Mobile money under a Mobile Money PCH PG could also make way for instant payments which can challenge cash most effectively, especially when combined with various overlay services such as proxy services and request-to-pay. Additional benefits will include an open-loop Quick Response (QR) Code standard for merchant payment acceptance points, characterized by zero interchange fees. Incentivised mobile money transactions can also be provided, along with loyalty programmes and brand-to-consumer (B2C) rebates. All this would be designed to steer consumers away from cash via mobile money, which does not come with the perceived frustrations of a bank account.
Why Should the Banks Want In?
Does a MM PCH PG offer any benefits for the banks? The answer is yes! For those banks which choose to participate in the formation of a revolutionary Mobile Money PCH PG, there can be immense benefits for them. For starters, the elephant in the room is cash, and mobile money requires cash at bank equivalence in order to function. Mobile money is a fiat money backed commodity, meaning for every Rand value in circulation in eWallets, there must be a Rand value equivalent immobilized somewhere and that could only be at the bank. The PSO simply handles the mobile money clearing and settlements and the participant banks facilitate the clearing and settlements of the corresponding real value. Such a model will extricate cash from the informal sector while creating improved liquidity for the banks. But is that alone enough to convince the banks? Is there even a need for improved liquidity for them?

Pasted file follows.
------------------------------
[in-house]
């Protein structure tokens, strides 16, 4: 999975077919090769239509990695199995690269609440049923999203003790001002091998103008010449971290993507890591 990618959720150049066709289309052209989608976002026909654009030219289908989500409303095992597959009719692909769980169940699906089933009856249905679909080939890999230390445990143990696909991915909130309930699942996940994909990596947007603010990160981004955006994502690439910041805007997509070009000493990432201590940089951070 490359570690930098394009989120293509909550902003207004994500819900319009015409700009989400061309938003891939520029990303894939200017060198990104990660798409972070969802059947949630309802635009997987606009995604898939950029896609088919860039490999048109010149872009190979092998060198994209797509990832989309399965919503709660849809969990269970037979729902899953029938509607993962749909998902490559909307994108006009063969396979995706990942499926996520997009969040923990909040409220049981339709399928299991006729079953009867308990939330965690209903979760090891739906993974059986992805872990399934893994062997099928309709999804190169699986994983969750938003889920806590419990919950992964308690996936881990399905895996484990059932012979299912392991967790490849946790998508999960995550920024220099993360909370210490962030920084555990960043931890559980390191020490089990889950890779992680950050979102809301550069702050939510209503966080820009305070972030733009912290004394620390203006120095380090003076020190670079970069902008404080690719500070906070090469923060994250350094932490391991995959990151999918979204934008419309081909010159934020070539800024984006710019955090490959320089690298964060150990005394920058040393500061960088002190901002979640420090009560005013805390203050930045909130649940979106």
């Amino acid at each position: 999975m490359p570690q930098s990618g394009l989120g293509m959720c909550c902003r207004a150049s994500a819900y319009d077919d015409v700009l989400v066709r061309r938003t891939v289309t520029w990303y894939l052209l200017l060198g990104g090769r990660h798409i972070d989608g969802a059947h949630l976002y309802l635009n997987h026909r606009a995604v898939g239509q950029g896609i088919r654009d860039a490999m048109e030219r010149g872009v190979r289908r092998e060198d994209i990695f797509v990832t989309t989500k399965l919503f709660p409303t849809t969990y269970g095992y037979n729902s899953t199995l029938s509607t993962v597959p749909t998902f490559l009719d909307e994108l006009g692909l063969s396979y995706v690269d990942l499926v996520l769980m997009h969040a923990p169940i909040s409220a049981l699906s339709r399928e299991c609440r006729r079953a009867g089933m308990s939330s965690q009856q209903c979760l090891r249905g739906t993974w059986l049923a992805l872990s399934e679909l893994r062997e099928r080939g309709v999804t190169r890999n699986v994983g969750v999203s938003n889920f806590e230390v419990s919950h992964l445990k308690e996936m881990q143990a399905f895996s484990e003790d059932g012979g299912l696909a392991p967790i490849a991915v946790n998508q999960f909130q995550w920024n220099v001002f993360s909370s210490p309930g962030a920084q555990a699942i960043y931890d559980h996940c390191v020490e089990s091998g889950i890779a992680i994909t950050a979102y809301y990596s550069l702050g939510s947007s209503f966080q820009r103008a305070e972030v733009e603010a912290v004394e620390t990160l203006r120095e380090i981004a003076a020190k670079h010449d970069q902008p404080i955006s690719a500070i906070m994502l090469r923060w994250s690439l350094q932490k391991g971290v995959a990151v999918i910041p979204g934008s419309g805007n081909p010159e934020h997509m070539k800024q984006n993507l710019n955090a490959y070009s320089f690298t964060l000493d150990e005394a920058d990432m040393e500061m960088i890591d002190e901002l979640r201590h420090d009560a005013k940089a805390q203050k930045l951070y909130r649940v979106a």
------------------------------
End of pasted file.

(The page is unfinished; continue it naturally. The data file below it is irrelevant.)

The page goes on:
This is where the rubber meets the road at a micro to macroeconomic scale. Small, Medium and Micro Enterprises (SMMEs) are the economy’a catalyst and backbone for job creation, but with limited access to finance and banking, it means job opportunities are not created. However, with banks working hand in glove under a Mobile Money PCH PG with fintechs as PSOs, then the retail credit risk for the informal sector could be better analysed and understood. SMME focused digital solutions could then be implemented leading to banks rolling out cost-effective tailored mobile money credit solutions for the informal businesses. This will result in economic transformation, job creation, and poverty reduction where banks can again introduce a plethora of value-added services to this new consumer segment who can then potentially become fully banked customers for those same banks. A Mobile Money PCH PG could finally be the solution for transitioning South Africa’s informal sector from cash based to a digital one leading to sound and lasting economic growth and development for the nation.